Whatever accepting responsibility means, he will have to answer to a whole lot of Kansas fans who spent a whole lot of money and didn't get the seats they paid for ... I'm not sure apologies are going to get that done.
Anyway, here's something about the scandal that strikes me: There are some people out there who are insisting that this sort of thing "happens everywhere." Stuff like: There are people stealing ticket money all over -- believe you-me, this kind of thing is not just happening at Kansas. Well, it just goes to reason.
That may be true. But it's funny how quickly this line gets trotted out anytime something goes wrong in any college sports program. When Michigan coach
Here's what makes the defense so compelling: It's almost certainly true. This stuff probably DOES happen everywhere. The truth is that major college sports has long been so much big business and -- as they say in
That's what makes the "happen everywhere" defense so powerful. Think about these things simply. Think, for a moment, about the practice thing. Do football coaches cheat the system and practice players more than they are allowed?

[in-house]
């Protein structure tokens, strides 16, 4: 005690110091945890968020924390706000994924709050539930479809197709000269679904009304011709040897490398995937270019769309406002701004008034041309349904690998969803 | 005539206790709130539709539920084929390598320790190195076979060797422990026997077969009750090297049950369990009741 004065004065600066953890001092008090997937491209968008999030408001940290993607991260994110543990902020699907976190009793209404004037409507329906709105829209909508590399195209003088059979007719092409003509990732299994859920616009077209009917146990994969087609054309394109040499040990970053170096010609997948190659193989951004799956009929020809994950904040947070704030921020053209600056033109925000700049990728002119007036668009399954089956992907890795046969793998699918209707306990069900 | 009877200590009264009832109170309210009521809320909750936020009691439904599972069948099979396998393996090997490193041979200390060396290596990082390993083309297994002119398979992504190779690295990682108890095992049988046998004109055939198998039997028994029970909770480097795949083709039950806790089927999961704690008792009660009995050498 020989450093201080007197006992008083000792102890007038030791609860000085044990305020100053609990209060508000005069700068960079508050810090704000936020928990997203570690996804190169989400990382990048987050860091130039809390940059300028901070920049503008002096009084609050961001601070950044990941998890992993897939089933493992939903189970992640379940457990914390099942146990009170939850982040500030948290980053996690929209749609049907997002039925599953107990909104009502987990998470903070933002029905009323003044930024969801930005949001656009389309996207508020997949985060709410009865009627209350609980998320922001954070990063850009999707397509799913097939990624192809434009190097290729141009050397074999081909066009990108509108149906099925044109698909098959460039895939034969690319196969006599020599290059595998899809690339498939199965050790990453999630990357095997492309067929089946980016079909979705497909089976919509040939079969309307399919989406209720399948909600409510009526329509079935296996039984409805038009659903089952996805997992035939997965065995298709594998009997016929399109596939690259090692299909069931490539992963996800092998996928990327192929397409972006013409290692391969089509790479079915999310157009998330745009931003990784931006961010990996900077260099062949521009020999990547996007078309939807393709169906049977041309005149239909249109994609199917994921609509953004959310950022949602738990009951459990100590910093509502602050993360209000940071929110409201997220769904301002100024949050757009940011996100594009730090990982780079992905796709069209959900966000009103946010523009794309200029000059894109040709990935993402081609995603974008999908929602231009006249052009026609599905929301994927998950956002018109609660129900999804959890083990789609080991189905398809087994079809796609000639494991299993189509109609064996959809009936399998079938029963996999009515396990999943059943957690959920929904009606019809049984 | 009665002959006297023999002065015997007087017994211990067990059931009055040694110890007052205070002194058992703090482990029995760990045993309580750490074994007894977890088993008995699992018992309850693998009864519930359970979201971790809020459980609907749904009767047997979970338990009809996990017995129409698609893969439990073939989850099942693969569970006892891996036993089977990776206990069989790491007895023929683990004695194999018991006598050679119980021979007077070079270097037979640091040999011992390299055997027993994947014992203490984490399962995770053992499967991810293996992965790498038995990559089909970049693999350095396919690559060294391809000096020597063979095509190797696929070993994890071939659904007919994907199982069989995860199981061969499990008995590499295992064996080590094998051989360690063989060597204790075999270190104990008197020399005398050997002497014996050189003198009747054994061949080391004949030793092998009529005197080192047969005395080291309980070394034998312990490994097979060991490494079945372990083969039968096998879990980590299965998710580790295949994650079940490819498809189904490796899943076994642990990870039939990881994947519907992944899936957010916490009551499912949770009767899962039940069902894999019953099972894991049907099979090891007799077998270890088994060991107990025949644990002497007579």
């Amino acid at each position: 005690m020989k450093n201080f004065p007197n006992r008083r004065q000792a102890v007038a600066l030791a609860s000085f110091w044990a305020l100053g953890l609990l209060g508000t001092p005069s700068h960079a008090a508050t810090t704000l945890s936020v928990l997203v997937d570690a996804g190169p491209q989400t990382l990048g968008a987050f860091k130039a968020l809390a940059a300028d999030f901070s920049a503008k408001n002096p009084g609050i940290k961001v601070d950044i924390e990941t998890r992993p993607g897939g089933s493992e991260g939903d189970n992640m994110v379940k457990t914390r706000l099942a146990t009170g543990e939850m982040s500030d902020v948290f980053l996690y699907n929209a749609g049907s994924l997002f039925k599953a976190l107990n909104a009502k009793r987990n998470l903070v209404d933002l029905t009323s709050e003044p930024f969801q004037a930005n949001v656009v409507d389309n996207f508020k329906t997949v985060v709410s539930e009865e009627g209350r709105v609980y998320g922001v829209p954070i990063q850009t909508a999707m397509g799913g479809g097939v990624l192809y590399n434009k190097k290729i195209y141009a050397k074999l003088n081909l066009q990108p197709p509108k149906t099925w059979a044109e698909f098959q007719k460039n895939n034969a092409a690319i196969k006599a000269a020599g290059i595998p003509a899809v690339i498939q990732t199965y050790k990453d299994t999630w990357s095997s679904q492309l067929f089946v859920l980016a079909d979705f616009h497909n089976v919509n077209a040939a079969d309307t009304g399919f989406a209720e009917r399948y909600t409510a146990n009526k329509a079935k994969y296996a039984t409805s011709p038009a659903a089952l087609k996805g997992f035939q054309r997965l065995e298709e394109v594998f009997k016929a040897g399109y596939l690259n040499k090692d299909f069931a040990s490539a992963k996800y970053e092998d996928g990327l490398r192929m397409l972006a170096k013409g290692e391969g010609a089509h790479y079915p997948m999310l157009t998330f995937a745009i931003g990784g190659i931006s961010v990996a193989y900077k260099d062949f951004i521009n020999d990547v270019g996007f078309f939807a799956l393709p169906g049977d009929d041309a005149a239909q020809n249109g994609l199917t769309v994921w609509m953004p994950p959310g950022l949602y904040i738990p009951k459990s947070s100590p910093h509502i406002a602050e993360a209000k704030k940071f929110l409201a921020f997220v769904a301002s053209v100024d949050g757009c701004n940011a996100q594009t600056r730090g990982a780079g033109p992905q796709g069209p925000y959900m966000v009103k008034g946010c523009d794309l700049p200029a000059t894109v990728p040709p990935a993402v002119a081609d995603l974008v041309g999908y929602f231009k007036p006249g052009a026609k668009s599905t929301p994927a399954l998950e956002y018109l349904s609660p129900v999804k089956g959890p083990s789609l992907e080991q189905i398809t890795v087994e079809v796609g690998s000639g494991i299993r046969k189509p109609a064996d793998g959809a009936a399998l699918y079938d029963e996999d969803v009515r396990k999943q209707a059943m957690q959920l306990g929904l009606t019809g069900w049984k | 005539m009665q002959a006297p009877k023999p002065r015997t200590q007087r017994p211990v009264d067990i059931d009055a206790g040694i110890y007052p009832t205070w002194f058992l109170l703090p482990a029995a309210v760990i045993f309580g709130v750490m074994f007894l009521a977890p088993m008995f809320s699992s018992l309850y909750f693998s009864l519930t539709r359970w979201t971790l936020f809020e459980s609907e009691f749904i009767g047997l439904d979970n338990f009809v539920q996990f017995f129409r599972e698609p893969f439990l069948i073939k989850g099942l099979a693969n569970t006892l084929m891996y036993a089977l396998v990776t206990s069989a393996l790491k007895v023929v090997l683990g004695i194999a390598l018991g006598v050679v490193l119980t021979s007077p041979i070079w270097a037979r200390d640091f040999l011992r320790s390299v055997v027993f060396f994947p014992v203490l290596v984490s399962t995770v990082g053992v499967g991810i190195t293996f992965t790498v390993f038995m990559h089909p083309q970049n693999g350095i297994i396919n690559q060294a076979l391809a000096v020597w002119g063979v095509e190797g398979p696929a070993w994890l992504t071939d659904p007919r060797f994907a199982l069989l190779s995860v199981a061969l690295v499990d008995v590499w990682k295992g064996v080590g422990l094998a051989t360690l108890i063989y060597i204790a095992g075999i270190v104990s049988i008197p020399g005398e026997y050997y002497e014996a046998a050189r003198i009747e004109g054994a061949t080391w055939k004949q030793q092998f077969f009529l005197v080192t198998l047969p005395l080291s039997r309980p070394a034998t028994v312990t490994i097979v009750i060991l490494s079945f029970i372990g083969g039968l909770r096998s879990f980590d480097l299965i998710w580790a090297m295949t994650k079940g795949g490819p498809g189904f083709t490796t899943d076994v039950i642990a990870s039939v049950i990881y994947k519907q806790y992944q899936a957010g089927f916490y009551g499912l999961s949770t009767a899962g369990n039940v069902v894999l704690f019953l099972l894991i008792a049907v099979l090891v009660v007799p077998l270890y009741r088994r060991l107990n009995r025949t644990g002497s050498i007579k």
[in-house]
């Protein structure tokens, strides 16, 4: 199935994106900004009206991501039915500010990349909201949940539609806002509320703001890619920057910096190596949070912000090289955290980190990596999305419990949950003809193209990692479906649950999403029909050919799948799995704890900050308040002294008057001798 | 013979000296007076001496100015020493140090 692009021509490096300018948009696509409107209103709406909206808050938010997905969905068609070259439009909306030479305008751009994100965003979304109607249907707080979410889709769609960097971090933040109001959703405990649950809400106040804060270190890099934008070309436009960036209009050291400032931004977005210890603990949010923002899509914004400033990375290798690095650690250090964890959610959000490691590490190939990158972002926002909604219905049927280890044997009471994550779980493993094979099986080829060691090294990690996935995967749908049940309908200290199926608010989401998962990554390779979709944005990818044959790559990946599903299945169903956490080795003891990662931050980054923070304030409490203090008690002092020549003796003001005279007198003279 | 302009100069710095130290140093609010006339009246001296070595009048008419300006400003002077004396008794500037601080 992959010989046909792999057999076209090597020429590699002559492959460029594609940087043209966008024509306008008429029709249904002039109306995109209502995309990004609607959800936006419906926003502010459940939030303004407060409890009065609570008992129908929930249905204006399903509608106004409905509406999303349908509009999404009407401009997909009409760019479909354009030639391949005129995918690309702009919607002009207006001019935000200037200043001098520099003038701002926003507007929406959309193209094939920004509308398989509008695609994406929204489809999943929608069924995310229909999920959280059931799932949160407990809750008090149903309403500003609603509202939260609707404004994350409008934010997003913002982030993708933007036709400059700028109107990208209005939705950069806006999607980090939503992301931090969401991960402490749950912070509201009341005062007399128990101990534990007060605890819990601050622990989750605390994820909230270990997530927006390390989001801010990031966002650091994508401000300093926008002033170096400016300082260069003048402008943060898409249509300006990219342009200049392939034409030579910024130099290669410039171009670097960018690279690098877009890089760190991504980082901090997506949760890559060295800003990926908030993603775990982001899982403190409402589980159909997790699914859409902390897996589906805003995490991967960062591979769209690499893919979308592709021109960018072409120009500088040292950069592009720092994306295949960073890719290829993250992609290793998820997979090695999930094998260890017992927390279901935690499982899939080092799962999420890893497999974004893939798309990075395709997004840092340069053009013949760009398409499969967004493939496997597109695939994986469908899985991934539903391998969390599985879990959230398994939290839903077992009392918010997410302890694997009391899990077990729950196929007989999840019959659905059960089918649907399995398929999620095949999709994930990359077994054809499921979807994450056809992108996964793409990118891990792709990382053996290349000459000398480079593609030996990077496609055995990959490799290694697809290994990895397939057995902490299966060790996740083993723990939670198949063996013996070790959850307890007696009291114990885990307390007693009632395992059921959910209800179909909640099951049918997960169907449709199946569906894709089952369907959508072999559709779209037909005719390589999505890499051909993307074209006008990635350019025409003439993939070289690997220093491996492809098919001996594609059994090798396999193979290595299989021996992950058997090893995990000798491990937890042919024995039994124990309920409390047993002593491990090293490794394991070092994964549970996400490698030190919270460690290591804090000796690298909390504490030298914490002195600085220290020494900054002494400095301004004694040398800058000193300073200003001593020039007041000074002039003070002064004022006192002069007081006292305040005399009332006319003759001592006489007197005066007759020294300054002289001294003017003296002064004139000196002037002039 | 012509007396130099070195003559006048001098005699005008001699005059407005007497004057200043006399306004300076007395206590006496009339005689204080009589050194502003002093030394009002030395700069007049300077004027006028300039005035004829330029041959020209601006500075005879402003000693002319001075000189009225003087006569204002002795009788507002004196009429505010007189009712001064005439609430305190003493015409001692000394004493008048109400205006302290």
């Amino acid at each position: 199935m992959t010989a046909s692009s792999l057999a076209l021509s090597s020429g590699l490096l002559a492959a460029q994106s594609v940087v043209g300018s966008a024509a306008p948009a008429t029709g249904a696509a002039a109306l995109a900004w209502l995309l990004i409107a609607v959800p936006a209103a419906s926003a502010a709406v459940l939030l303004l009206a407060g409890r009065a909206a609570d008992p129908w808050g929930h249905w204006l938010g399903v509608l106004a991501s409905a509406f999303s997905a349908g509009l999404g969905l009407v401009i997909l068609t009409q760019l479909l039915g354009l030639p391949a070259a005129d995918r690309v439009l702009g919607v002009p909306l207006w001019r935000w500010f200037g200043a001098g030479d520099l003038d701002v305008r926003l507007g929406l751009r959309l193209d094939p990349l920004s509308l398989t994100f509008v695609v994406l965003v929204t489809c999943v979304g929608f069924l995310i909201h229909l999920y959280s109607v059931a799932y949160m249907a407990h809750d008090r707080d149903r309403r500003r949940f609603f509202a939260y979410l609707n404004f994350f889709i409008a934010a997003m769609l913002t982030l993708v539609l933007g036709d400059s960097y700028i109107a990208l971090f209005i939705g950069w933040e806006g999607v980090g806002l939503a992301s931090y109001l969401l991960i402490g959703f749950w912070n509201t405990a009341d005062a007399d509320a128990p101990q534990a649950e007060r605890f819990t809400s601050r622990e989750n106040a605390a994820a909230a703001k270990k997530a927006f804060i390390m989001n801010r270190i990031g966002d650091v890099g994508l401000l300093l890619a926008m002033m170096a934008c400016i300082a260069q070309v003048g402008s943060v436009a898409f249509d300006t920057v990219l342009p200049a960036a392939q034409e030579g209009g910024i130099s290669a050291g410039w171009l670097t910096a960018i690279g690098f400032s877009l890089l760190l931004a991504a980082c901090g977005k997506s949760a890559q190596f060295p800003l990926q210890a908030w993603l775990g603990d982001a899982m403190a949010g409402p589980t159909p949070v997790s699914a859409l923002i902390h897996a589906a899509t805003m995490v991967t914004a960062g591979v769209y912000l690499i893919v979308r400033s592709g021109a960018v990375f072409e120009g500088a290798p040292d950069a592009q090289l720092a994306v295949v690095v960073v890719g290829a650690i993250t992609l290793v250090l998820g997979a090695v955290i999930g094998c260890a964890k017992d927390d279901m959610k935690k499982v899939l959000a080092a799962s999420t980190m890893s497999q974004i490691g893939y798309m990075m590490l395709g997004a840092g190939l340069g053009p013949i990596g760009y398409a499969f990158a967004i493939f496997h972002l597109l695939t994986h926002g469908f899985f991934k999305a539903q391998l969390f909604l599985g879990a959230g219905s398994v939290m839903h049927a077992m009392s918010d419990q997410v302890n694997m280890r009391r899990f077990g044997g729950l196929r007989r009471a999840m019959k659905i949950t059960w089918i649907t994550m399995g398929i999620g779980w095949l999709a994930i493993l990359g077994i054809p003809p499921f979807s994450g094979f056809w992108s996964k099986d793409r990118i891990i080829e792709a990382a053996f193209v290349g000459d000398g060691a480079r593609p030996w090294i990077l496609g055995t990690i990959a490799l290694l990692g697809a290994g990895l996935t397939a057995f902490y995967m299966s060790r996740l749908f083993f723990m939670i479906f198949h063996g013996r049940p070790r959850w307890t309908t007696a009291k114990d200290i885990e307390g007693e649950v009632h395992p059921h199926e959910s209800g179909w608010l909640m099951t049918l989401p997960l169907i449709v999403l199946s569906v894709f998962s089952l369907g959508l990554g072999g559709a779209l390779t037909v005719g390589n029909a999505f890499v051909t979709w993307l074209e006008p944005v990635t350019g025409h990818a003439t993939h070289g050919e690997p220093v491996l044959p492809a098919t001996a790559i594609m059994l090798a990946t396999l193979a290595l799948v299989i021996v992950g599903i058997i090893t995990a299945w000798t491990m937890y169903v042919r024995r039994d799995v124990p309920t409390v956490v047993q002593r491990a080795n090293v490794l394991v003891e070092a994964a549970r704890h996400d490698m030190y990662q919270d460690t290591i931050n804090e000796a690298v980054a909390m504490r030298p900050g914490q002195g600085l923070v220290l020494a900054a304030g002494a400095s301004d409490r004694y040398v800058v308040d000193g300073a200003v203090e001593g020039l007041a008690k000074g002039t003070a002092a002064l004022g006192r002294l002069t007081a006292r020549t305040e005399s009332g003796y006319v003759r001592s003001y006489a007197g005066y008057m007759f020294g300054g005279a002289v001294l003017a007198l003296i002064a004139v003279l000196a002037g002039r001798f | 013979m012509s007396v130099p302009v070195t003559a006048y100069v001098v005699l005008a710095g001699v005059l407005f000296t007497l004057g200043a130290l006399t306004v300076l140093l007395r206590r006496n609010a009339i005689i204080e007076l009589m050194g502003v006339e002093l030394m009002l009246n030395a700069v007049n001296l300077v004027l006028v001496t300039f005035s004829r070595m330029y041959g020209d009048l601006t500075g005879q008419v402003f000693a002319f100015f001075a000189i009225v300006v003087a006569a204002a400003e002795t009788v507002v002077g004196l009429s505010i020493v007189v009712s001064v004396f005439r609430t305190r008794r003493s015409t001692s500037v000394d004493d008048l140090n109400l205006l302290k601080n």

Football coaches get paid preposterous sums of money to win games. According to the
Well, they can't ALL win. I mean, we all understand that. Every coach that wins a conference game, another one loses. We all do understand. But the desire to win is so overpowering, winning is so rewarding, losing is so devastating -- this stuff affects so many things at a University -- that many schools feel it necessary to invest as much money as possible to try and make winning happen. If that means a couple million a year for a coach, hey, that's what it means.
Then those coaches have to do everything they can to win. There can be no excuses when you're getting paid that much. But how do you win? Other coaches are getting paid a lot of money, too. Other coaches are smart, too. Other coaches are good recruiters, too. Other coaches are drawing plays until 4 a.m., too. Is it surprising that a coach under that sort of pressure to win would try to get in more practice than allowed? Is it surprising that a coach under that sort of pressure would look the other way, bend rules that seem absurd anyway, do whatever necessary while reminding themselves that they're no doubt doing the same things everywhere else?